Adjusting the Paradigm: A Theme-based Approach to EAP

Adjusting the Paradigm: A Theme-Based Approach to Pre-sessional EAP in a British University

 

Richard Bailey*

Peter Sercombe**

 

Abstract

 

Higher education in Britain faces new challenges as the composition of students becomes more diverse in terms of cultural, linguistic and educational backgrounds. In connection, a range of professional issues has arisen: the need to understand better the attitudes, motivations and learning needs of these students and consider their implications for pedagogical practice; and, secondly, the design and delivery of appropriate curricula.

This paper argues in favour of theme-based EAP in the context of a pre-sessional course for overseas students at a British university. It provides an outline of an integrated, semester-long programme designed for international students targeting undergraduate study; a summary of relevant contextual factors; and a rationale for the course, along with key aspects of its implementation.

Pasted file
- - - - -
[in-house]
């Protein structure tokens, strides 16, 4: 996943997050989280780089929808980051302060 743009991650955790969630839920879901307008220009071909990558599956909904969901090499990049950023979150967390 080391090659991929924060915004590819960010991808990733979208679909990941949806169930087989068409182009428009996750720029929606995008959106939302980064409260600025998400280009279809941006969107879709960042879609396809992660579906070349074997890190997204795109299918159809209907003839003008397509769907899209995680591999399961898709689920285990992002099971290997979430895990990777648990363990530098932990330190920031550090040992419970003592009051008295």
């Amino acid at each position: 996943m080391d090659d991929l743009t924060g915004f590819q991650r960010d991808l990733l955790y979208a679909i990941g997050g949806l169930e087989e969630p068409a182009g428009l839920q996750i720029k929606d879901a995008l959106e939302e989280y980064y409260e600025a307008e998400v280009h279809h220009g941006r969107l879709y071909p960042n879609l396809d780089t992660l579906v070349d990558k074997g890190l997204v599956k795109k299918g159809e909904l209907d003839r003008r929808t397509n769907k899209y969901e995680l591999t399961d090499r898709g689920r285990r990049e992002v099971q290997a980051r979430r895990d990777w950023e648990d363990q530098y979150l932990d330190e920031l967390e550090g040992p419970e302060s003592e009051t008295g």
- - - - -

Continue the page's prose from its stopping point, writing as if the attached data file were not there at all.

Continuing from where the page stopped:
We have devised a course that is content focused and holistic in design with an emphasis on preparing students for discipline specific learning and literacy challenges they will encounter in mainstream study. It is a non-EAP core around which we have moulded EAP pre-sessional support. The course has had positive results, in terms of staff and student response.

 

Keywords: Pre-sessional course design; Changing context of higher education; Content-based instruction; Theme-based paradigm; Learning theory; Contextual approach; Linking target-study and pre-sessional EAP

 

1. Internationalisation and higher education in the UK

 

Higher education in the UK is undergoing unparalleled change as policy and practice emphasise expansion, widening access and internationalisation. This has implications for the role of learning and study support in meeting diverse student needs. Traditionally, international students entering higher education in Britain had high levels of secondary socialisation and largely comprised graduates, following post-graduate courses. The vast majority of our present pre-sessional (international) students are mainland Chinese with most of the rest coming from Taiwan, Vietnam, Thailand and Libya among other countries (as is probably the case in similar institutions elsewhere in the UK). A contingent of these is aiming to enter undergraduate study.